“Apple products are already premium priced,” says Bryant. “I’m not sure there is room to keep jacking the price up. If they have to absorb that price increase, that’s a pretty big margin erosion that shareholders won’t like.”

Higher production costs could lead to less investment in R&D and new technologies over time, worries Gary Pisano, a professor at Harvard Business School. As a result, he warns, “they hurt themselves and they hurt the U.S. economy.”

Rather than “using the bully pulpit to push companies to put a factory in the U.S.,” said Pisano, the U.S. should bolster its trade enforcement policies so U.S. firms are not forced either to manufacture in other countries or to hand over their intellectual property. He said manufacturers would also be more likely to invest in the U.S. if the country adopted “rational” tax policies, more investment in jobs training and improved regulatory schemes that promote, for example, faster permitting of facilities and processes. Overall, he said, the U.S. needs to work to create an industrial ecosystem where manufacturers want to locate and where “high wage, high productivity” jobs are created.

“I don’t want to make things the Chinese make,” said Pisano. “I want to make things the Chinese can’t because our productivity and our skill base is so much higher.”

Alan Tonelson, an economist and trade expert, says Foxconn’s recent revelation that it was considering investing $7 billion to bring a flat panel display factory to the U.S. undercuts arguments that the electronics supply chain could not be brought here.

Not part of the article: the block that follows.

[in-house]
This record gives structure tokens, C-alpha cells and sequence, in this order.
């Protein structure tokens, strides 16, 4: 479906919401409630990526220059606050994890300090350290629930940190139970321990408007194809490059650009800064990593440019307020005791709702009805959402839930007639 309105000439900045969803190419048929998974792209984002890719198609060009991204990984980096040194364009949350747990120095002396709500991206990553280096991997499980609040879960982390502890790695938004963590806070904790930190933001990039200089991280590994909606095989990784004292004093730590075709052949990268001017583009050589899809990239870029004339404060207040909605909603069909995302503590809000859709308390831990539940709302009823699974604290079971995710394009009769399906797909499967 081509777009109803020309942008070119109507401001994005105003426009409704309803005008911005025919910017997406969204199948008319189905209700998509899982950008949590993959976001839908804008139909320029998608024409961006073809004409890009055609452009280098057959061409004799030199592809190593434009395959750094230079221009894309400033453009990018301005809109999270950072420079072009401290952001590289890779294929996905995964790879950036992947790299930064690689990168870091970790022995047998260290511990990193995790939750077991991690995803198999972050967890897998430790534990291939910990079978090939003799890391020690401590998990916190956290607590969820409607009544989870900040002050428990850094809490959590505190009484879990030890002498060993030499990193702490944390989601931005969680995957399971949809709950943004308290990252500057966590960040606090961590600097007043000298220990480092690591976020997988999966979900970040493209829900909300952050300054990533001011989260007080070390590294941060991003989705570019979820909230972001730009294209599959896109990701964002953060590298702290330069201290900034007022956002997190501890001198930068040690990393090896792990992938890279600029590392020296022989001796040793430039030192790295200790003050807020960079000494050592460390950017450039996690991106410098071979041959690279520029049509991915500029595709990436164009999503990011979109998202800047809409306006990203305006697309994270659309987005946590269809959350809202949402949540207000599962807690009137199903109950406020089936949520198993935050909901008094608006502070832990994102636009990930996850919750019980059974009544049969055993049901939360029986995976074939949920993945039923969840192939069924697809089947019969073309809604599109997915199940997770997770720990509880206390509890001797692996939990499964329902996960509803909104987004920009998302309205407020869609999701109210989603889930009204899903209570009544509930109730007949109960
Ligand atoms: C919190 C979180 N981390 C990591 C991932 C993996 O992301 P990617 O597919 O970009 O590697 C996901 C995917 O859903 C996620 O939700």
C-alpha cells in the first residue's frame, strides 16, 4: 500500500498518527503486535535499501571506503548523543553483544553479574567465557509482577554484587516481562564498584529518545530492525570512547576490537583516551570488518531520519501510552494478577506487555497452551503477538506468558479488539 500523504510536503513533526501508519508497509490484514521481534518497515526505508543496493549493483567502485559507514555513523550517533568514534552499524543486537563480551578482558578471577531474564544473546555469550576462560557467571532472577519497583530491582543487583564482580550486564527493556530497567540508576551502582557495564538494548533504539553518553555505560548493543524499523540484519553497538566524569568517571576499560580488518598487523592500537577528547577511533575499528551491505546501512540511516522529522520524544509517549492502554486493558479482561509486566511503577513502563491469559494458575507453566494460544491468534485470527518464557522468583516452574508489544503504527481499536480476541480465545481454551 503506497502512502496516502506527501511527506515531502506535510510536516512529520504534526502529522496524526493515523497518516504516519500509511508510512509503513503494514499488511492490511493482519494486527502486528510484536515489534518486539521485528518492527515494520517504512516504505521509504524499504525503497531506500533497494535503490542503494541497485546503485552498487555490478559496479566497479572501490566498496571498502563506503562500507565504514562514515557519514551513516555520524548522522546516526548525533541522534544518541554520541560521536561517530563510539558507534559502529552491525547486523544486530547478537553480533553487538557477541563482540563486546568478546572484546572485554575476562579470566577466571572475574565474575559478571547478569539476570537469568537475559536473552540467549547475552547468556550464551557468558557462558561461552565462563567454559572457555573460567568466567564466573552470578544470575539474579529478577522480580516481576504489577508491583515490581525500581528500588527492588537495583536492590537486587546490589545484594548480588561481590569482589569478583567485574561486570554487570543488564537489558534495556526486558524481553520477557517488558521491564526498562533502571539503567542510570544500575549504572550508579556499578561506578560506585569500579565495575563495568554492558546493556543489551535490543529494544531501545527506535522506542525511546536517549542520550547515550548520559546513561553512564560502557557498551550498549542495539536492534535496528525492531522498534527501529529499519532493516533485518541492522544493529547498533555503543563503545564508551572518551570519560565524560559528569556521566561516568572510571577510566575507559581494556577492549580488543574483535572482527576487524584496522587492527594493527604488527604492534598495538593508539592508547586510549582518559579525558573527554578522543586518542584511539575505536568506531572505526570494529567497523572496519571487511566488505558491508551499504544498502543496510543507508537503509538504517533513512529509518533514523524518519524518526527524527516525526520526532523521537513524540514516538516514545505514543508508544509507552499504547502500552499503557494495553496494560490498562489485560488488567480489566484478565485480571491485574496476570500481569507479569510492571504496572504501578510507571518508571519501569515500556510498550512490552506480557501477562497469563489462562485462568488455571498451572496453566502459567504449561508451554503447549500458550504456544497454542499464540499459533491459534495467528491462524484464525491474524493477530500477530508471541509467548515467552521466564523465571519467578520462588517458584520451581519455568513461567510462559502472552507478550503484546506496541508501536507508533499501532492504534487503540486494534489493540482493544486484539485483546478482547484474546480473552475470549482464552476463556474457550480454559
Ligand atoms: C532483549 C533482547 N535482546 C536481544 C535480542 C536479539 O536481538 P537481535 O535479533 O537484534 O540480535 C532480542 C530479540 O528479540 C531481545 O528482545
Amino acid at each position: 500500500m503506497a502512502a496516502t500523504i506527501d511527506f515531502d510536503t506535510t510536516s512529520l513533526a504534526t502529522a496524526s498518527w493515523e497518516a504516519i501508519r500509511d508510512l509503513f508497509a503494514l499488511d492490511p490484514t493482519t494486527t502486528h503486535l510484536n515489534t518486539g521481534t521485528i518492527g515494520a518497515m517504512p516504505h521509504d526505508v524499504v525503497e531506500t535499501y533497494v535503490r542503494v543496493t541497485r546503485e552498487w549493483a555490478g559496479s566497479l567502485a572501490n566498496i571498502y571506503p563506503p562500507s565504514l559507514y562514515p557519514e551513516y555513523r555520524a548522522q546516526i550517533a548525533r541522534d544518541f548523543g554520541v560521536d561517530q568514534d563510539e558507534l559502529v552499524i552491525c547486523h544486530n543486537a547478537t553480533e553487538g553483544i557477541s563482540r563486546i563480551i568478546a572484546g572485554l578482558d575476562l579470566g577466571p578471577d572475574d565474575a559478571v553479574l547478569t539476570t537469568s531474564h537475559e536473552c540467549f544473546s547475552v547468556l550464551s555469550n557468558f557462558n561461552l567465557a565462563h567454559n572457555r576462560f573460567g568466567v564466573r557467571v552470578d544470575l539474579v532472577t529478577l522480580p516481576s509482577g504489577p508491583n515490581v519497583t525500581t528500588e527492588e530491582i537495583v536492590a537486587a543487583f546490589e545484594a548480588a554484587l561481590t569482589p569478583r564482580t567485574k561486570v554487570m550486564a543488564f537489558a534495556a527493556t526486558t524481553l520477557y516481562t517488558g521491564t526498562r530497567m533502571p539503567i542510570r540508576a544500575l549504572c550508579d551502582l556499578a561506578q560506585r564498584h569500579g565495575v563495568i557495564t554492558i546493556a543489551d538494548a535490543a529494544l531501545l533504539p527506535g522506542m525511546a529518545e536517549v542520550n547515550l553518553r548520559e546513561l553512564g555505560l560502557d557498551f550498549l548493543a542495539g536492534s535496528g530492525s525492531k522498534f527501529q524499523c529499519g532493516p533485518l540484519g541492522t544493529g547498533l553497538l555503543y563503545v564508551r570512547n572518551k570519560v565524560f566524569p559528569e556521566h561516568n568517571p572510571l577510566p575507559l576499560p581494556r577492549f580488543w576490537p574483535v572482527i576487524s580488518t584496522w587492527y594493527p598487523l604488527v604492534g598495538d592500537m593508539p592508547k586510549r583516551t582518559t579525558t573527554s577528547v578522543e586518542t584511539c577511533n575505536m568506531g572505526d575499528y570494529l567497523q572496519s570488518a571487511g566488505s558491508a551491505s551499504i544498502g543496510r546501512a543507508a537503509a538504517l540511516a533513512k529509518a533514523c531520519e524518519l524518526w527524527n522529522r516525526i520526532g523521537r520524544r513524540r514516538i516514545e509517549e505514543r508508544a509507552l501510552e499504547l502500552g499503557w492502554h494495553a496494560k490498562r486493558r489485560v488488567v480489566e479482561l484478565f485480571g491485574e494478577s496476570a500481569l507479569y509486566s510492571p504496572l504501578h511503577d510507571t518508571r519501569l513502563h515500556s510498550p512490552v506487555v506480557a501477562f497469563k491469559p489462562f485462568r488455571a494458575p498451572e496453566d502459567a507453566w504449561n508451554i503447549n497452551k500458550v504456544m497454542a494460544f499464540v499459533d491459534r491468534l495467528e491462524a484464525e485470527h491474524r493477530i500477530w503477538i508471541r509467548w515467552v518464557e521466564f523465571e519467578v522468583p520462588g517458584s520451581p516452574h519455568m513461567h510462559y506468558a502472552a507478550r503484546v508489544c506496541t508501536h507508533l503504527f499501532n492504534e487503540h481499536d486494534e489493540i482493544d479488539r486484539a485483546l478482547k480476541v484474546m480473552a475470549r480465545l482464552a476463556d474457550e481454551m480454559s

He notes that Foxconn is considering creating 30,000 to 50,000 jobs in America and that it has already announced plans, as AFP reported, for a “$40 million investment in a facility in Pennsylvania to build precision tools and develop a robotics program.”

“That sure sounds like supply chain stuff to me,” Tonelson wrote in his RealityChek blog.

Apple will consider a complex web of factors before committing to substantial U.S. manufacturing. China offers an established supply chain, financial support and abundant manpower, but wages are rising in China, eroding its price advantages. The labor component of the price of Apple products is almost certain to diminish as Foxconn and other manufacturing partners employ more automation in the production and assembly of products. And China can be an unpredictable partner with U.S. businesses. China has blocked Apple’s iBooks and Movies online stores and recently ordered the removal of the New York Times app from the Apple store.

Still, China offers a huge and growing market for U.S. companies such as Apple and retaliation by the Chinese government for a withdrawal of manufacturing by Foxconn would surely damage Apple from both a manufacturing and retail standpoint.

Waiting for the Next Big Thing